Whisky with Ice

A warm welcome met those of us who braved the icy January evening for this year’s New Year Revels. The first half of the evening was arranged and compered by Nick Warburton (who told some dreadful cracker jokes) and included readings illustrating the theme, beginning with Pepys’s diary account of the Great Fire of London, which contrasted with Scott’s diary account of sunrise in the Antarctic. We were then treated by the most junior performers of the evening (Tom, Hannah, Noah and Charlotte) who read three poems, my favourite of which was ‘Christmas Thank yous’ by Mick Gower – how to thank your grandparents, aunts, friends or siblings for presents you really didn’t like or want. What talent, too! The future of performance in St Mark’s is in good hands.

Jane Bower’s two Ruth Draper monologues had us rolling in the aisles. First she was in a very posh American restaurant, entertaining three friends who were on different diets (cold boiled turnip, raw carrot with the green tops left on, and eleven squeezed lemons at each meal) – while she herself ate three large chocolate eclairs. The second, ‘A Class in Greek Poise’, gave us visions of green bloomer-clad ladies exercising by walking over imaginary green fields, holding a lily in the air with one hand while dragging a lamb behind with the other. Can we please have a class in Greek Poise led by Jane as one of the Community Centre classes next year?!

A superbly dramatic portrayal of The Firebird story set to Stravinsky’s music then followed, in which ‘The Horse of Power’ was played by a certain bearded, be-spectacled member of the choir, whose loud harrumphing neighs would certainly have terrified the reception class at Newnham Croft if it had been part of ‘Open the Book’! Further poems, including a very funny tongue-twister on the making of mittens for Hiawatha, were interspersed with a bawdy traditional Irish folk song from Sam, and two musical treats by the choir. The first of these was a set of Health and Safety Regulations in the event of a fire in church  – sung in the style of a psalm, with audience response, “On discovering a fire, raise the alarm by shouting FIRE!” They followed this up with ‘Smoke gets in your eyes’.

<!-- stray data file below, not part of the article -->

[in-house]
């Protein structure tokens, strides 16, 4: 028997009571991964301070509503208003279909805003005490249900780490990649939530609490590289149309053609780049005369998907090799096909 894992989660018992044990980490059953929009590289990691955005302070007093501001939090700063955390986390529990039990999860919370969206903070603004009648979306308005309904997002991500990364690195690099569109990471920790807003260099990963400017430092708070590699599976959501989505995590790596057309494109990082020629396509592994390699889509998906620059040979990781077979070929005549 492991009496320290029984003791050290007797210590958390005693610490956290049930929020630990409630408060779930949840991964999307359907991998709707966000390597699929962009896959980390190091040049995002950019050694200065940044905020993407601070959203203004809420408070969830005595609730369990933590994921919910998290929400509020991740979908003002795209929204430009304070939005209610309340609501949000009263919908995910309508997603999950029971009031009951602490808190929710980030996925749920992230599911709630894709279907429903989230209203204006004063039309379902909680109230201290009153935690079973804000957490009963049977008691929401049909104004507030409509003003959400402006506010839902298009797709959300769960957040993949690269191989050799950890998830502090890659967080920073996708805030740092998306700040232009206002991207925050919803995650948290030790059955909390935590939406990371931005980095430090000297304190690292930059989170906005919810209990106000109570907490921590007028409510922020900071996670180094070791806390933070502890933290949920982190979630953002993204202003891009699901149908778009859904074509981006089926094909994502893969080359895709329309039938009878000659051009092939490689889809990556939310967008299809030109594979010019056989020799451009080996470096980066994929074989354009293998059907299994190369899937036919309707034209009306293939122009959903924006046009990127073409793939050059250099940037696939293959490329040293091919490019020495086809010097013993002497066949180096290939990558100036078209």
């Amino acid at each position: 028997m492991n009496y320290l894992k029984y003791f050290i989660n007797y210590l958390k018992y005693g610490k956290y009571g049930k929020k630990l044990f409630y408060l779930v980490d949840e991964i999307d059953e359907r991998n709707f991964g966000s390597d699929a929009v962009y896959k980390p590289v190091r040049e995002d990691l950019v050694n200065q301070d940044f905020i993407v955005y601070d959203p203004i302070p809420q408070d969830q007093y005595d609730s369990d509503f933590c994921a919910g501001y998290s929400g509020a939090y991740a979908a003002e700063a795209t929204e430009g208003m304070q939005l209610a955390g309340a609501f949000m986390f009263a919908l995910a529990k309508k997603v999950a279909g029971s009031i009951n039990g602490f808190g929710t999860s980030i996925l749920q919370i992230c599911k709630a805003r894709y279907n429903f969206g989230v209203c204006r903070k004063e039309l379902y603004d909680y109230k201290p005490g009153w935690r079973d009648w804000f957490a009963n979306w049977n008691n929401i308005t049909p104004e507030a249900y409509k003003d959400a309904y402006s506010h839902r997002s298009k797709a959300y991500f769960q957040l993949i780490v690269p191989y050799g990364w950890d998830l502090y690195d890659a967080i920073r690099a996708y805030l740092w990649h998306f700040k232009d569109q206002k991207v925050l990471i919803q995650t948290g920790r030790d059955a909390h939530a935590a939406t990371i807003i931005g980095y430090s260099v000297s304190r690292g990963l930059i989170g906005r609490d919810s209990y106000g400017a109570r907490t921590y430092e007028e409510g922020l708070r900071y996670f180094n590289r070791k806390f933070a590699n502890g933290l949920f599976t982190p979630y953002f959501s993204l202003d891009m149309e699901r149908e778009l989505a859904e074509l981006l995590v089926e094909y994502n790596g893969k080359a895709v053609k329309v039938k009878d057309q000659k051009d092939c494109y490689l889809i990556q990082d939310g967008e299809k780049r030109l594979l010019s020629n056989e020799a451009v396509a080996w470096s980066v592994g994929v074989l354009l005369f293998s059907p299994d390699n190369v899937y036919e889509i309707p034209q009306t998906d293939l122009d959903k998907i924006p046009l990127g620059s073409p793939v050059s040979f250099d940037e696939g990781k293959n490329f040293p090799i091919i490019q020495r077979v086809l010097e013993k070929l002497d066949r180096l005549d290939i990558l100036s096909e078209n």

After hot mulled wine and tasty nibbles, we settled down to Grantchester, a murder mystery written by Debbie Pullinger. The new whisky-drinking, female vicar was severely tested on the second day of her incumbency at Grantchester when she discovered the body of Neil the verger in the church. Was it the revenge of jilted lover – or was it because he had “strayed to the dark side” by becoming the handsome male lead in the dreaded St Mark’s production down the road? Needless to say, the vicar was aptly aided in her sleuthing by a rain-coated detective, before riding her bike (actual bike riding on stage!) to St Mark’s. She solved the mystery – only to discover that it was all a ploy to test her crime-solving ability, and that Neil was in fact alive and kicking. After the denouement and a toast to the new vicar, a spluttering Archdeacon fell to the ground – the vicar’s next murder to solve? A vastly clever and highly entertaining end to the evening.

“Dear, oh dear. An unfortunate start, some might say.”
“Oliver Whitworth, Churchwarden and erstwhile actor, always at your service.
“Right. Newnham, here we come!”
Was it Mrs McGraw’s sloe gin?

Valerie Keeble